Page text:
Nick Carroll On: Sharks Are Back In The News & Where Are The Dead Whales?

10 Sep 2017 28 Share

Nick Carroll

Senior Writer

Sharks circling whale carcass, Photo by Surfing WA

Sharks circling whale carcass, Photo by Surfing WA

COASTALWATCH | NICK CARROLL FEATURE

WHERE ARE THE DEAD WHALES?

Oh, and what’s your attitude to the question of the great white?

(Please take a minute to answer the quick quiz below)

Something interesting is happening off our coasts. The humpback whale migration phase one has passed, and phase two is underway. If you’re looking, you’ll be able to see the first whales of the return journey blowing off Sydney’s beaches right now.

This has been a record year for the migration, with some observations indicating up to 30,000 animals are involved. But oddly, very few have ended up on the beaches of Australia’s east coast.

It’s thought between one and two percent of the whales die during migration, and in recent years, increasing whale numbers have meant an increasing number of whale cadavers on NSW and Queensland shorelines.

Yet in 2017 so far, just two — one juvenile and a tiny calf — have been recorded as washing up in NSW, and two along the Gold Coast. Two whales also stranded themselves and died on Fraser Island, making a total of six.

What happened to the hundreds of others? What if their absence is a sign that the clean-up brigade’s beginning to match their numbers?

Dead whale is a favourite food source for tiger and great white sharks. One theory for the apparent increase in white numbers off the NSW coast ties their growth in with the whale migration — an ever-growing biomass in coincidental sync with white shark protection over the past 20 years.

SEE ALSO: Zombie Whale Hits Sydney's Shores

Whales have been protected for a lot longer than 20 years — but white sharks breed faster than humpback whales. Could an increase in their numbers, and thus an increase in dead whale interceptions, be connected to fewer humpbacks on beaches?

The CSIRO’s been tasked with assessing white shark numbers off our coasts. Their report will make seriously interesting reading.

Meanwhile, with summer approaching, shark “terror media” can’t be too far off. Yet for now, the phenomenal attack cluster of 2015/16 off the northern NSW coast appears to be over. It’s been almost a year since CW’s Ballina Shark Summit and the subsequent NSW Government action with meshing and increased smart buoy captures and taggings.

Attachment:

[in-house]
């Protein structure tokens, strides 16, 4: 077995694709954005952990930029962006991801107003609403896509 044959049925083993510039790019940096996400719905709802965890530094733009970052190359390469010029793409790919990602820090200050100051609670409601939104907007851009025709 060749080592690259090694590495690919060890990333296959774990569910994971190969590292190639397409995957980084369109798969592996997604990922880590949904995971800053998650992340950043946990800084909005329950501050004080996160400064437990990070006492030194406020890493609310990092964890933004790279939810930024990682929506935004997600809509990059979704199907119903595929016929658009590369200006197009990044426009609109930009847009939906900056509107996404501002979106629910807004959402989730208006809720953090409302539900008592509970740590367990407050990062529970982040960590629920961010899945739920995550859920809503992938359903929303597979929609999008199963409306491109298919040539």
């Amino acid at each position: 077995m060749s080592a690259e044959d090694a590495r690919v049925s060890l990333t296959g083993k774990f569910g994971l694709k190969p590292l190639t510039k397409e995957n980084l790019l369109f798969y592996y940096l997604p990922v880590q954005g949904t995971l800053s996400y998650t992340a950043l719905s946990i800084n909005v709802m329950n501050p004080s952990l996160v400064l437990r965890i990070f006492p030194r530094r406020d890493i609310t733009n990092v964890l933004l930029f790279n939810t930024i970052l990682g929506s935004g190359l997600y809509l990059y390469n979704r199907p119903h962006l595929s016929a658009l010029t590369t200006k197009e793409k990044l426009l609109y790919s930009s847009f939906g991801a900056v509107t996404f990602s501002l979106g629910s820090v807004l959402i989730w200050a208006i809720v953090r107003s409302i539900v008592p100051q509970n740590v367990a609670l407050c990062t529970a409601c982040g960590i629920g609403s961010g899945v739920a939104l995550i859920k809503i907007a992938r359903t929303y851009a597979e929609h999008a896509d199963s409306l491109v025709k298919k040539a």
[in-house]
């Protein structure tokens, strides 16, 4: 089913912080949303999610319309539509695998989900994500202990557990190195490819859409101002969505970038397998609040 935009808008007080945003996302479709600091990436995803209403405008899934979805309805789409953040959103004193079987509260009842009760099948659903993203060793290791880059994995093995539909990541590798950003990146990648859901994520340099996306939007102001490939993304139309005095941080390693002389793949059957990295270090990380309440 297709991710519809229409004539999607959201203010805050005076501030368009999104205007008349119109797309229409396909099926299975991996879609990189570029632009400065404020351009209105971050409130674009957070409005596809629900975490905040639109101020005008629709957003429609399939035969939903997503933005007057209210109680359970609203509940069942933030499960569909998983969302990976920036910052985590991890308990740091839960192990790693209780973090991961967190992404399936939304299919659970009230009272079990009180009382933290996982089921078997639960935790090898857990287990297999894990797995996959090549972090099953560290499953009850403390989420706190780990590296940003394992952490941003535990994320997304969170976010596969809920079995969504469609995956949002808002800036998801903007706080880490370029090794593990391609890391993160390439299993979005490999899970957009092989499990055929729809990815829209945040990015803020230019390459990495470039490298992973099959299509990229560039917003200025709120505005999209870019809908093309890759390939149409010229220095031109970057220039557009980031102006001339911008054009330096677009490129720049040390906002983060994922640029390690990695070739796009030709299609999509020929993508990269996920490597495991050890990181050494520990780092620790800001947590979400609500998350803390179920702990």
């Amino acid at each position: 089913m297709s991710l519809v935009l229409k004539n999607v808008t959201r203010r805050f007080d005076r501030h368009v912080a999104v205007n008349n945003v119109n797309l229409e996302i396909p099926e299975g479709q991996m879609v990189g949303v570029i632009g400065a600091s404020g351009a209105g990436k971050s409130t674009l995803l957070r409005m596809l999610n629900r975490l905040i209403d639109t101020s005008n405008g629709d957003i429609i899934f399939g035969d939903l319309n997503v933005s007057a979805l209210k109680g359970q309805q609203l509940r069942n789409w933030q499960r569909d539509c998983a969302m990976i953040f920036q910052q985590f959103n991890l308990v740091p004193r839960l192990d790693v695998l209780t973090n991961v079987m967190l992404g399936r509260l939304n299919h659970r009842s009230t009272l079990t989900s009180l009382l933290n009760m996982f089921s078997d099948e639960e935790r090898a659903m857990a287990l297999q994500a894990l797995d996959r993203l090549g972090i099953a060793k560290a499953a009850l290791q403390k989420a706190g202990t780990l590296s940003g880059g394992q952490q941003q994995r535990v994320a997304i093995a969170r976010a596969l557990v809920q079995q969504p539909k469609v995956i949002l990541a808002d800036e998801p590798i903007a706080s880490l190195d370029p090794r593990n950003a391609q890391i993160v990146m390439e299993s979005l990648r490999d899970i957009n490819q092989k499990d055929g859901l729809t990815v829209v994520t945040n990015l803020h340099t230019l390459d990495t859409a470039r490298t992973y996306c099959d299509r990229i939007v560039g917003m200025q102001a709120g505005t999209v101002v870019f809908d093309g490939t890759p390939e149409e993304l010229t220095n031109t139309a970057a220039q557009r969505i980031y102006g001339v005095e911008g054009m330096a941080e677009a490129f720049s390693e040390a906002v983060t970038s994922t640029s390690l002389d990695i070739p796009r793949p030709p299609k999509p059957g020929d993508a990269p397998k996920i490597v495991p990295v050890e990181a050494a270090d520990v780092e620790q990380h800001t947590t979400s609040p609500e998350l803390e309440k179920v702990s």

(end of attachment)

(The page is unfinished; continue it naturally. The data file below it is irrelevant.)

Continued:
We wonder how — or if — your attitudes to the issue have changed in the meantime. Please take a coupla minutes to weigh in on the questions below:

We’ll follow up with some input from all our original Summit participants on how they see the situation today.

*On Sunday 10 September it has been reported that a surfer was attacked by a shark at Iluka on the NSW North Coast, just 90KM south of Ballina. He suffered a laceration to his leg and remains in hospital in a stable condition.

It is alleged that a dead whale washed up in the Angourie area with sharks feeding off it throughout the weekend.

This is the first shark attack in the 2017 season, just three weeks before Surf Life Savers begin their voluntary weekend patrols. 

35 SMART – Shark Management Alert in Real Time – drumlines are currently in use between Evans Head and Lennox Head. Shark nets have been removed for whale migration season and will be placed back in the Northern Rivers beaches in November 2017. For all the latest on the NSW DPI shark mitigation & updates visit their website.


Tags: sharks , survey , whales , environment , community , nick carroll , surfing (create Alert from these tags)

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